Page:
Pope Francis ended his Holy Year Of Mercy by permanently giving all Catholic priests the ability to grant forgiveness for abortion ― a power that, in most parts of the world, has been restricted to bishops or specially-appointed confessors.
In an apostolic letter, Francis made it clear that he still thinks of abortion as a “grave sin.” According to church teaching, abortion results in the automatic excommunication of the woman and all those involved in the procedure. But as he has often done during his papacy, Francis is placing an emphasis on mercy.
While this could be a significant boon in some parts of the world, it’s possible that for many American Catholic women, not much will change in practice. Many American bishops have already given the priests in their dioceses the ability to forgive abortion.
Despite the church’s stringent teaching on the subject, research indicates that Catholic women get abortions at about the same rate as all American women. According to a Guttmacher Institute survey conducted between April 2014 and June 2015, about 24 percent of abortion patients identified as Catholic.
HuffPost reached out to a broad range of Catholic women for their reactions to Pope Francis’ announcement. Some praised it wholeheartedly, while others questioned whether women who have had abortions would even feel comfortable seeking counsel from a priest. Nearly all agreed on one thing: This announcement from Francis is a change in tone that could heal Catholic women who are struggling with feelings of guilt after an abortion, and are looking for transcendent meaning and forgiveness.
Below, nine Catholic women speak up.
Jenny Uebbing, Catholic Blogger
“My initial thoughts were of women in my life who have suffered the pain of an abortion. I have several friends from childhood and college who distanced themselves from their Catholic faith after committing what they determined to be the unforgivable sin of having an abortion. Pope Francis loudly affirms what the Church has always and will always teach: for the penitent soul, there is always hope. And none of us are beyond hope, not ever. ‘Neither do I condemn you. Your sins have been forgiven, go and sin no more.’ It’s beautiful to see the Gospel being made fresh in a culture that is weary and longing for hope.”
Lisa Sowle Cahill, Theological Ethicist, J. Donald Monan Professor at Boston College
“I doubt that many US women who have abortions turn to a confessor for absolution. But many probably do struggle with guilt and some regret. I am also not certain how many realize that a confessor technically is supposed to turn them away or how many pastors would do that. The bigger picture here is that [abortion] has been assigned a disproportionate gravity and approached with a punitiveness not extended to sins committed by men such as human rights abuses in war or rape and murder of women. Plus it’s an example of disproportionate focus on sex and gender in general. Pope [Francis] has said his priorities are a ‘church of the poor’ and mercy. He specifically said abortion and related issues are not the only or most important concerns on which Catholic leaders should be focusing. I see this change as reinforcing these trajectories.”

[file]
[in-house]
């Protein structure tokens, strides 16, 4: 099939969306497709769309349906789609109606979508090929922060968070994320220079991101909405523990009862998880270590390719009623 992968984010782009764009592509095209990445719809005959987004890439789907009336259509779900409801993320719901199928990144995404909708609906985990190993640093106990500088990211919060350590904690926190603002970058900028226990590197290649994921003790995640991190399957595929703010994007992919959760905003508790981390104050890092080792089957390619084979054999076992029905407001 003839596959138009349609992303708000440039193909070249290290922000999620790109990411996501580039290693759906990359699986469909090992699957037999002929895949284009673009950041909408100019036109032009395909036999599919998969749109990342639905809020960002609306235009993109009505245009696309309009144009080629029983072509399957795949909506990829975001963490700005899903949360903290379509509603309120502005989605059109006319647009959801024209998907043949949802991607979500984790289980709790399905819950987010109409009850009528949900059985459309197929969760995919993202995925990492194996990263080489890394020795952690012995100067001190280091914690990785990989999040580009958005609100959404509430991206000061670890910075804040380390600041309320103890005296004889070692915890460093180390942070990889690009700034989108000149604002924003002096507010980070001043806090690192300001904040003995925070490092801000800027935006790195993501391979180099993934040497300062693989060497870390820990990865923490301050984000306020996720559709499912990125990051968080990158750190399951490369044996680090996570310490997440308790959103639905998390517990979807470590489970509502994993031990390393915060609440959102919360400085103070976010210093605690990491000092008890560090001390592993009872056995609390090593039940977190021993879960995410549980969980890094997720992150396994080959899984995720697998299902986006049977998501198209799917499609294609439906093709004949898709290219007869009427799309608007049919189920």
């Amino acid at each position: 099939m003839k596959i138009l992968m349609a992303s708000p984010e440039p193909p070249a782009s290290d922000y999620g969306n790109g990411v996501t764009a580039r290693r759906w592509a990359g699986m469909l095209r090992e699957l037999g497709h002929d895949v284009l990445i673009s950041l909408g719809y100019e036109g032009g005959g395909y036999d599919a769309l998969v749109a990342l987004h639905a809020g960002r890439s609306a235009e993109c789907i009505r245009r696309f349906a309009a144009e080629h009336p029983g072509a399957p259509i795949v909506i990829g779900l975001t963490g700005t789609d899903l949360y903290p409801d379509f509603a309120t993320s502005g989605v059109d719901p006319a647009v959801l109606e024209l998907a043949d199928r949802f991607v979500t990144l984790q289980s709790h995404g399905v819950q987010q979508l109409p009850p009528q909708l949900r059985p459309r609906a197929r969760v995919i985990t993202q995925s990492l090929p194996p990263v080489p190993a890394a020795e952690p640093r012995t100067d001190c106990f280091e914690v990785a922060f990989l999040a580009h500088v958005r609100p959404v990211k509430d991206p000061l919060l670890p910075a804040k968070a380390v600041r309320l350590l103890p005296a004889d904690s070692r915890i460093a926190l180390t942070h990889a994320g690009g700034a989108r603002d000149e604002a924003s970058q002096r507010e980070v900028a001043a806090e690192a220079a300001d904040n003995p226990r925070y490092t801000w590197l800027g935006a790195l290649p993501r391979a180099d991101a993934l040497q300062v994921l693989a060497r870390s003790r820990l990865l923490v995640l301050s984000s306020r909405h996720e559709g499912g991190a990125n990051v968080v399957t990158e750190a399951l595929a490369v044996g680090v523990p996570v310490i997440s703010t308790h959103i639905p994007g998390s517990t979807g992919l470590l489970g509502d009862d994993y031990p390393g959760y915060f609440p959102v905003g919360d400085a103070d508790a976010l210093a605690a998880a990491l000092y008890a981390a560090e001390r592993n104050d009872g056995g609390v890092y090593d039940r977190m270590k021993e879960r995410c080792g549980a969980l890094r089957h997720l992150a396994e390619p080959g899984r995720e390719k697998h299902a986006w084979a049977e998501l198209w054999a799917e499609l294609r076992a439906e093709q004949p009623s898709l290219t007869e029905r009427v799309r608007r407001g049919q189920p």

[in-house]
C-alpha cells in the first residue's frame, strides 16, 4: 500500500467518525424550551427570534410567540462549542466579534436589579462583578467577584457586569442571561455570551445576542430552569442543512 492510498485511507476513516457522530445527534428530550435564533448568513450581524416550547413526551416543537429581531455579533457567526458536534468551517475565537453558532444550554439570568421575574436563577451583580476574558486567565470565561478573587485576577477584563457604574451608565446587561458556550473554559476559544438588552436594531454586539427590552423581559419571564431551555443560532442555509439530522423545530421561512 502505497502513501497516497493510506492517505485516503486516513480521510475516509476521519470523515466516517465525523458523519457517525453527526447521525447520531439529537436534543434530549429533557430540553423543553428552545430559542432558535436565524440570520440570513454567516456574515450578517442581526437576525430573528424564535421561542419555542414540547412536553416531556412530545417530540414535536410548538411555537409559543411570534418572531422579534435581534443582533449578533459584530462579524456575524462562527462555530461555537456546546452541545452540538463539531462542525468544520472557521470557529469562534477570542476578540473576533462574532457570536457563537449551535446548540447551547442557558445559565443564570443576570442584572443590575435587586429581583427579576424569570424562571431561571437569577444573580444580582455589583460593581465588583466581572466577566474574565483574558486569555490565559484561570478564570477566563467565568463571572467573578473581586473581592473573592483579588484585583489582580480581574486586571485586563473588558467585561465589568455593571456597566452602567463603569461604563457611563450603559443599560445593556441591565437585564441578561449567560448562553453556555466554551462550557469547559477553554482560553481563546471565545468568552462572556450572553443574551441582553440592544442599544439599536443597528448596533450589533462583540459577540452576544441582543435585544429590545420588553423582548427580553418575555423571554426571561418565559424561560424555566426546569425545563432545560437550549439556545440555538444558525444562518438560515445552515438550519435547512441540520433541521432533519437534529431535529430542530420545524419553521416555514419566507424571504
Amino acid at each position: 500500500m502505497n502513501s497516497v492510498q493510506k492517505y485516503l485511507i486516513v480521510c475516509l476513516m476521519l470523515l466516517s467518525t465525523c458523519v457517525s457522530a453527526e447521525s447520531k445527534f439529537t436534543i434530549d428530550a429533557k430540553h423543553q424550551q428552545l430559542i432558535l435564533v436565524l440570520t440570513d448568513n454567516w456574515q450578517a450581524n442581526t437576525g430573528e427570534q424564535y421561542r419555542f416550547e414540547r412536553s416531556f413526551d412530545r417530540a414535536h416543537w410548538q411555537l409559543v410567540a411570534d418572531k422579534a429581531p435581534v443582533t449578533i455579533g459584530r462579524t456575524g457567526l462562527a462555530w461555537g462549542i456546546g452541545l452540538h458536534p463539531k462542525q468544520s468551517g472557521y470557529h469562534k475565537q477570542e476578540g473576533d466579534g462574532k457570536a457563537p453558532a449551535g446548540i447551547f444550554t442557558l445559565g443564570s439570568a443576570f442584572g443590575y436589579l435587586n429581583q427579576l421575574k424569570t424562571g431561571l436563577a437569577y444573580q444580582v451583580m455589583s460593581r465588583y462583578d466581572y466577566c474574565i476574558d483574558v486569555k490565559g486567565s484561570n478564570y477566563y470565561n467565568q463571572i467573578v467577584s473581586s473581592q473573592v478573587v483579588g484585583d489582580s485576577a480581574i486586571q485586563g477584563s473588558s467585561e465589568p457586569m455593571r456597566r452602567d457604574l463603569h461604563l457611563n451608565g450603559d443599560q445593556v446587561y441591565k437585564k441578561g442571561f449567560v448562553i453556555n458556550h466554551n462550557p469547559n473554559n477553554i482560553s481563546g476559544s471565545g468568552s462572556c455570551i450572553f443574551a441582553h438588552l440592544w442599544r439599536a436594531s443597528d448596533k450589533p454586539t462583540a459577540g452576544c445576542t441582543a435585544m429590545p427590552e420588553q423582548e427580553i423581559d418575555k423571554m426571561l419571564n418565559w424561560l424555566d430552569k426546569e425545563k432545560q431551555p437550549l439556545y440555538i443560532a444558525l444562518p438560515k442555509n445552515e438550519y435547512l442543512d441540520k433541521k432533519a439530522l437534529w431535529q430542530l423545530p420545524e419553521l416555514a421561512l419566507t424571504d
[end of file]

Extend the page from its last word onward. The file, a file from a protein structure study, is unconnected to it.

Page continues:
Sheila S. Hopkins, President, National Council of Catholic Women
“Pope Francis clearly speaks the truth with love. I think women will feel more comfortable confessing their abortion to a priest because of the mercy Pope Francis has extended to them ... With the ability to confess to a priest, to me this would make a woman feel like she does not have a red letter on her chest so to speak. It does not require any extraordinary action on her part so she would feel in a safe place in the ordinary practice of going to confession.”
“Personally, I think it’s a nice gesture, but my instinct is that many women who have abortions never tell a priest about them because the church is so stridently anti-abortion that women would rather keep that to themselves than run the risk of being judged or condemned ...
Confession may seem like a safe space, but personally, I’ve heard anecdotes from women who confessed abortions to priests and were denied absolution or given a tongue lashing. Many of these women quit the church; others left that parish in order to avoid that priest. It’s a similar dilemma to the idea that women should confess using birth control. We know the vast majority of Catholic women use it, but how many bother to tell a priest? Very few, I suspect. We also know that fewer and fewer Catholics go to confession at all — only 1/4 of Catholics go to confession more than once a year, if that often. Perhaps this fear of judgement and condemnation is enough to keep people away. And perhaps it’s also a sense that if we believe in a forgiving God, many of us ultimately believe we should be able to forgive one another, and ourselves.”